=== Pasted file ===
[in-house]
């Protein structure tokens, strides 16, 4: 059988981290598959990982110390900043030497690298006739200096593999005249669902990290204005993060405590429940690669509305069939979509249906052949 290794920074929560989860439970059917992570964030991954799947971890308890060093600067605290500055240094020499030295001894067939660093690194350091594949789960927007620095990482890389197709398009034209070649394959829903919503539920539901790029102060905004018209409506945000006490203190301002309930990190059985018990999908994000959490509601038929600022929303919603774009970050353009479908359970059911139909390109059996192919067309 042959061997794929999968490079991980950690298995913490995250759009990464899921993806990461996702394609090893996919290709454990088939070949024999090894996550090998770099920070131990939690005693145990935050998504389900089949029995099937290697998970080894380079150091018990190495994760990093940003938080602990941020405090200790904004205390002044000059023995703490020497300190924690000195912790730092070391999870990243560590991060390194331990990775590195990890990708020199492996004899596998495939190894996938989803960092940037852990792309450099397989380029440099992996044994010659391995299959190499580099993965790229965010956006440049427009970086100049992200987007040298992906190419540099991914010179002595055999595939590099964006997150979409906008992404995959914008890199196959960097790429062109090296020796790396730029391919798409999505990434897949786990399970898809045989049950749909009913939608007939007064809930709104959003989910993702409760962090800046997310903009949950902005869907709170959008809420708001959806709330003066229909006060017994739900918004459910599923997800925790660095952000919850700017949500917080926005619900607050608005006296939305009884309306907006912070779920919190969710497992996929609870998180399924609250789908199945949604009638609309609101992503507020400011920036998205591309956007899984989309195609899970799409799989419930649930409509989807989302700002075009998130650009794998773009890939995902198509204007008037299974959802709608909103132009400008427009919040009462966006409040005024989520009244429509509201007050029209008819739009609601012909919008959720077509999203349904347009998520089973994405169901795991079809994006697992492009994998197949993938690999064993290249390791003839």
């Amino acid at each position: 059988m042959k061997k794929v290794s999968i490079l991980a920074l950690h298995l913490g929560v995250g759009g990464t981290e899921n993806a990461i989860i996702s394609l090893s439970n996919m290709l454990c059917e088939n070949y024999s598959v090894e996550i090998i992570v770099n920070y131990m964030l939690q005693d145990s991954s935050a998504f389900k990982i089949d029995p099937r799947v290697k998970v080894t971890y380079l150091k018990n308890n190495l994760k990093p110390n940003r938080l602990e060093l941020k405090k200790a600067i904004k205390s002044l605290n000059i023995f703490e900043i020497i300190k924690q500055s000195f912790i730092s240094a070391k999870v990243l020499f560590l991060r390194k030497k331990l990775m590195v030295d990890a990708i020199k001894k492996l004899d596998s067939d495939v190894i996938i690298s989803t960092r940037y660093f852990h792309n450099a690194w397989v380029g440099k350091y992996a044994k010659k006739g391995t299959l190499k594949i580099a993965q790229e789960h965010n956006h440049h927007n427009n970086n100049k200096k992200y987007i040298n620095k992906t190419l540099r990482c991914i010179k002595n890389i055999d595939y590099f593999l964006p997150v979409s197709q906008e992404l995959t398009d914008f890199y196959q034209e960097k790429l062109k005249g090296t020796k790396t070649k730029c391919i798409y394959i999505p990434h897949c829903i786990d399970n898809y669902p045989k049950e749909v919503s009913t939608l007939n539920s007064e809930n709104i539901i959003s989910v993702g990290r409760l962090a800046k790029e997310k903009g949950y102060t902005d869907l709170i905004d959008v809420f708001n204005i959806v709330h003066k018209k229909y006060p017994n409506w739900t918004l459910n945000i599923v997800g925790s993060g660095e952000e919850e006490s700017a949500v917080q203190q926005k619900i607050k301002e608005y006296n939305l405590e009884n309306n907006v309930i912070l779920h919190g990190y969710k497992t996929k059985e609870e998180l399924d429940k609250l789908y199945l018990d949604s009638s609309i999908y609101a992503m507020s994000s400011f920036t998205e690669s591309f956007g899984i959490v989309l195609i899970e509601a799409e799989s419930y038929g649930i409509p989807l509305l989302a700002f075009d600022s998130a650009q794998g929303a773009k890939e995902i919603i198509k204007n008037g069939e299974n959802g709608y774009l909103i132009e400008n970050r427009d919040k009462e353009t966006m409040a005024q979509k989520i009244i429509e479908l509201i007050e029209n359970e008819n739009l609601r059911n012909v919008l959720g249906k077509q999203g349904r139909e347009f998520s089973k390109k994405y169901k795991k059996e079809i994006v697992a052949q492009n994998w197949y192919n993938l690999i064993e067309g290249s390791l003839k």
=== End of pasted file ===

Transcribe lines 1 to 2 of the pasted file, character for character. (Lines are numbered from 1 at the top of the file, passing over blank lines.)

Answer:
[in-house]
């Protein structure tokens, strides 16, 4: 059988981290598959990982110390900043030497690298006739200096593999005249669902990290204005993060405590429940690669509305069939979509249906052949 290794920074929560989860439970059917992570964030991954799947971890308890060093600067605290500055240094020499030295001894067939660093690194350091594949789960927007620095990482890389197709398009034209070649394959829903919503539920539901790029102060905004018209409506945000006490203190301002309930990190059985018990999908994000959490509601038929600022929303919603774009970050353009479908359970059911139909390109059996192919067309 042959061997794929999968490079991980950690298995913490995250759009990464899921993806990461996702394609090893996919290709454990088939070949024999090894996550090998770099920070131990939690005693145990935050998504389900089949029995099937290697998970080894380079150091018990190495994760990093940003938080602990941020405090200790904004205390002044000059023995703490020497300190924690000195912790730092070391999870990243560590991060390194331990990775590195990890990708020199492996004899596998495939190894996938989803960092940037852990792309450099397989380029440099992996044994010659391995299959190499580099993965790229965010956006440049427009970086100049992200987007040298992906190419540099991914010179002595055999595939590099964006997150979409906008992404995959914008890199196959960097790429062109090296020796790396730029391919798409999505990434897949786990399970898809045989049950749909009913939608007939007064809930709104959003989910993702409760962090800046997310903009949950902005869907709170959008809420708001959806709330003066229909006060017994739900918004459910599923997800925790660095952000919850700017949500917080926005619900607050608005006296939305009884309306907006912070779920919190969710497992996929609870998180399924609250789908199945949604009638609309609101992503507020400011920036998205591309956007899984989309195609899970799409799989419930649930409509989807989302700002075009998130650009794998773009890939995902198509204007008037299974959802709608909103132009400008427009919040009462966006409040005024989520009244429509509201007050029209008819739009609601012909919008959720077509999203349904347009998520089973994405169901795991079809994006697992492009994998197949993938690999064993290249390791003839």